Italy must follow Napoli’s example

Words By Blair Newman Illustration by Philippe Fenner
March 28, 2018
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Italy’s failure to reach the 2018 World Cup hasn’t properly hit home yet. It probably won’t until June, when the carnival of football and colour and noise gets underway. While other teams participate, the Azzurri will be at home, plotting their route to Euro 2020 and beyond. In truth, discussion over the country’s footballing future has already begun.

A new era is afoot, though admittedly it got off to a stuttering start. The Italian Football Federation (FIGC) have yet to appoint themselves a new president, and the national team is currently under the auspices of a caretaker coach in Luigi Di Biagio. Evidently the process of rejuvenation will be slow, but this patience is understandable – it has to be done right.

There is unlikely to be a new head coach for a few months, at least. “This requires calm, we are not ruling anyone out,” said temporary FIGC head Roberto Frabbricini. “The choice will be good and carefully thought out…Our deadline is before the start of next season.”

Amid this uncertainty, few have considered how Italy should play. And yet this is perhaps the great question that needs to be answered before any major decisions can be made. This isn’t a crisis, it’s a blip, but it could easily become a crisis if the long-term vision is unclear. The primary aim shouldn’t be to paper over cracks with immediate results, but to examine calcio’s tactical identity.

The Italian game isn’t what it used to be. This is not a point about levels – Juventus have, after all, reached two of the last three Champions League finals, and Roma have joined them in this year’s quarters. Rather, it is a point about methods. Giorgio Chiellini is arguably the last remnant of an old defensive style, a situation he has openly lamented.

“I believe the advent of (Pep) Guardiola’s style of football has changed the nature of something we in Italy did so well for many years, which is the art of defending,” he told Rivista Undici magazine last year. “Now lads who arrive in Serie A know how to spread the play and pass the ball, they can make a pin-point pass 40 metres away, but they haven’t the slightest idea how to man-mark or take players on on-on-one.”

It is arguable that the Italian national team achieved its best results decades ago, when built on man marking and one-on-one defending, but calcio has changed a great deal since then. Arrigo Sacchi’s zonal defence and Zdenek Zeman’s combinative attacking play altered Serie A in the 1990s, and the league hasn’t looked back since. This season a number of teams have showcased the sort of football Guardiola would appreciate, with Napoli unquestionably this style’s best Italian exponents.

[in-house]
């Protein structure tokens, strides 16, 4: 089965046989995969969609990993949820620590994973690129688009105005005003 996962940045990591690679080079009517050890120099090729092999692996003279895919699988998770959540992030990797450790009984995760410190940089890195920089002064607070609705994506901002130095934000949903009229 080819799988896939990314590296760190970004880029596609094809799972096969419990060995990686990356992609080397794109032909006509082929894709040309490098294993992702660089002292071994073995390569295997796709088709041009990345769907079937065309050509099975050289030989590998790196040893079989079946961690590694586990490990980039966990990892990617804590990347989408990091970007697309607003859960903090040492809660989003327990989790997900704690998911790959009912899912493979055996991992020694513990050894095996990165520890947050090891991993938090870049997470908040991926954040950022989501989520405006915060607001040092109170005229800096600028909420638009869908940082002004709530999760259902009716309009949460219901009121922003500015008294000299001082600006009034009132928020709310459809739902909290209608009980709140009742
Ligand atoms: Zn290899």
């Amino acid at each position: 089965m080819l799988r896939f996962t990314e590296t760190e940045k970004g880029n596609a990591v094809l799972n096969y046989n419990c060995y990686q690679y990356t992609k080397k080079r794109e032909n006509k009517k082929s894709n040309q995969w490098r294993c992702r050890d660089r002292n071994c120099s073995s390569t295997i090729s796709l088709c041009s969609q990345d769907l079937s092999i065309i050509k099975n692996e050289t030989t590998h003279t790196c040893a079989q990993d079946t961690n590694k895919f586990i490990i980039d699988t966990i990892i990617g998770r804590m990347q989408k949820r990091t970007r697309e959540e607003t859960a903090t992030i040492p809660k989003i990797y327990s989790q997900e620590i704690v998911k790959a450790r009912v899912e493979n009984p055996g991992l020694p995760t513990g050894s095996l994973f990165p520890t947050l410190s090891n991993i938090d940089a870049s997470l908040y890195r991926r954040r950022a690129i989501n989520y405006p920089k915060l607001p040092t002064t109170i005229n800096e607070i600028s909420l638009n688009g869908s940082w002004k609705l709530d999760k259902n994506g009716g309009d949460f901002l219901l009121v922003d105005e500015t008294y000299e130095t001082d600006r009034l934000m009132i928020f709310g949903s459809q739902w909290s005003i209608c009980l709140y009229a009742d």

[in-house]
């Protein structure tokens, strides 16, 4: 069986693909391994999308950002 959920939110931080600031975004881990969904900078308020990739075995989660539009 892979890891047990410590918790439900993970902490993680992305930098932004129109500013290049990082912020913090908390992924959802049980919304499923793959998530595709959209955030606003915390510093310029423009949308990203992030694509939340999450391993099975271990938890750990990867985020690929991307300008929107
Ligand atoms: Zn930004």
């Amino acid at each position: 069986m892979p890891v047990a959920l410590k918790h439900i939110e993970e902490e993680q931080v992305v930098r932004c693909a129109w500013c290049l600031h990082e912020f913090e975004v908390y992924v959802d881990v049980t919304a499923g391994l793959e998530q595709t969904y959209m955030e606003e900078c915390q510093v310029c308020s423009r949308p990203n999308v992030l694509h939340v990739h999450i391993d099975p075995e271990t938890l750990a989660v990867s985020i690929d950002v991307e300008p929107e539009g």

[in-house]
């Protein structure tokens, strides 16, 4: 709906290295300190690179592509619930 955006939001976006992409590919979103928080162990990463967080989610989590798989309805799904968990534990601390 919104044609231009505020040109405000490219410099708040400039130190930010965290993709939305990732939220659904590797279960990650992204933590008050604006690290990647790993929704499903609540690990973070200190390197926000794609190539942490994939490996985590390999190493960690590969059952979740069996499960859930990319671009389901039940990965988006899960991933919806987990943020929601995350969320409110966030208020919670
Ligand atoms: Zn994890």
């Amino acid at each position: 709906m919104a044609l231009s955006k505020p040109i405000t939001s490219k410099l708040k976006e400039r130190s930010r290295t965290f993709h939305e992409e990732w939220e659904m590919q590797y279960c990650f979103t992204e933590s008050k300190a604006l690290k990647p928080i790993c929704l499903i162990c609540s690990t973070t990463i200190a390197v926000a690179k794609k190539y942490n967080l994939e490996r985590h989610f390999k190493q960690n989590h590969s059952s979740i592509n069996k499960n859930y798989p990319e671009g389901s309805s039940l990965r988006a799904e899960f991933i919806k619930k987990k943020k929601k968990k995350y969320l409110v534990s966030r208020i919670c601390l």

Whenever a national team succeeds, the immediate response of the pundit, analyst and fan is to explain the success. There needs to be a reason. Sometimes there isn’t one key moment in the country’s footballing history, sometimes luck plays a major role – this is international knockout football we’re talking about. However, it is fair to point out that most of the consistently successful national teams are linked with similarly successful domestic club sides.

During Spain’s period of constant winning, Barcelona also dominated with a similar way of playing and many of the same players, including Xavi, Andres Iniesta, Gerard Pique, Jordi Alba and Carles Puyol. During Germany’s recent upturn, the more proactive defensive schemes deployed by the likes of Bayern Munich and Borussia Dortmund were integral to the national team’s change of style. The new Italy’s identity could, and perhaps should, be shaped by Napoli.

Maurizio Sarri’s side line up in a 4-3-3 system and prefer a zonal approach over man-to-man defending. They keep an extremely high line and press aggressively, often looking to swarm the opposition ball-player, cut off passing lanes, and seal turnovers high up the pitch. They dominate the ball not only through the intensity of their pressing, but the quality of their possession. Building patiently from the back, they create triangles all over the pitch, always look to penetrate through the opposition, generally stick to one- and two-touch passing, and rotate positions to create space and opportunities in the final third.

Not only are Napoli’s ideas clear, but they work. And copycats are emerging – Marco Giampaolo’s Sampdoria play in a very similar manner, while others such as Luciano Spalletti’s Inter Milan and Simone Inzaghi’s Lazio share many of the same traits. The Azzurri have committed to practicality, flexibility and solid defence for much of the last 20 years, though these are no longer Serie A’s dominant tenets.

Adopting the Napoli system and style – 4-3-3 with aggressive pressing and increased emphasis on possession – would suit the new generation of players, including Napoli’s own Jorginho and Lorenzo Insigne. Elsewhere, Daniele Rugani and Alessio Romagnoli are centre-backs with excellent passing ranges; Alessandro Florenzi, Andrea Conti and Leonardo Spinazzola are extremely attack-minded full-backs; Marco Verratti is a refined midfield technician; while Federico Chiesa and Federico Bernardeschi are incisive wingers who like to operate in a front three.

The raw individual ingredients are already in place, and the framework is there for all to see. Napoli’s football is exalted, and the Italian national team should follow their lead.

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Maurizio Sarri Napoli
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